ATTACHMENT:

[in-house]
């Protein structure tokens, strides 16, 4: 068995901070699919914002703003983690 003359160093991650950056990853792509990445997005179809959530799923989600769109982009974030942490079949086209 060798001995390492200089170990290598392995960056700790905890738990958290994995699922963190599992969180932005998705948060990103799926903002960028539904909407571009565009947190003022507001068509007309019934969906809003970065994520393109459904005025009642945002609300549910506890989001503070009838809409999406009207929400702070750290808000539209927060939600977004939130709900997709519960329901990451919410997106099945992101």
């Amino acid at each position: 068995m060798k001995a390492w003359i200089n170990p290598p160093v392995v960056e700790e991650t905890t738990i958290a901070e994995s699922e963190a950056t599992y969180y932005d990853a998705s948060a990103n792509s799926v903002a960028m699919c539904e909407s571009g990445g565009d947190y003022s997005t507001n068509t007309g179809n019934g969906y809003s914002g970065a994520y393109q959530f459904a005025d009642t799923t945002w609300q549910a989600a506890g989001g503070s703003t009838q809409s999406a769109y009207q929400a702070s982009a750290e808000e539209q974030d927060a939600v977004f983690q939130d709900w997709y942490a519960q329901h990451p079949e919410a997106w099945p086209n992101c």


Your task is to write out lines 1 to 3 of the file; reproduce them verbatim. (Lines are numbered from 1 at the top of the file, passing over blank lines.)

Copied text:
[in-house]
């Protein structure tokens, strides 16, 4: 068995901070699919914002703003983690 003359160093991650950056990853792509990445997005179809959530799923989600769109982009974030942490079949086209 060798001995390492200089170990290598392995960056700790905890738990958290994995699922963190599992969180932005998705948060990103799926903002960028539904909407571009565009947190003022507001068509007309019934969906809003970065994520393109459904005025009642945002609300549910506890989001503070009838809409999406009207929400702070750290808000539209927060939600977004939130709900997709519960329901990451919410997106099945992101």
């Amino acid at each position: 068995m060798k001995a390492w003359i200089n170990p290598p160093v392995v960056e700790e991650t905890t738990i958290a901070e994995s699922e963190a950056t599992y969180y932005d990853a998705s948060a990103n792509s799926v903002a960028m699919c539904e909407s571009g990445g565009d947190y003022s997005t507001n068509t007309g179809n019934g969906y809003s914002g970065a994520y393109q959530f459904a005025d009642t799923t945002w609300q549910a989600a506890g989001g503070s703003t009838q809409s999406a769109y009207q929400a702070s982009a750290e808000e539209q974030d927060a939600v977004f983690q939130d709900w997709y942490a519960q329901h990451p079949e919410a997106w099945p086209n992101c």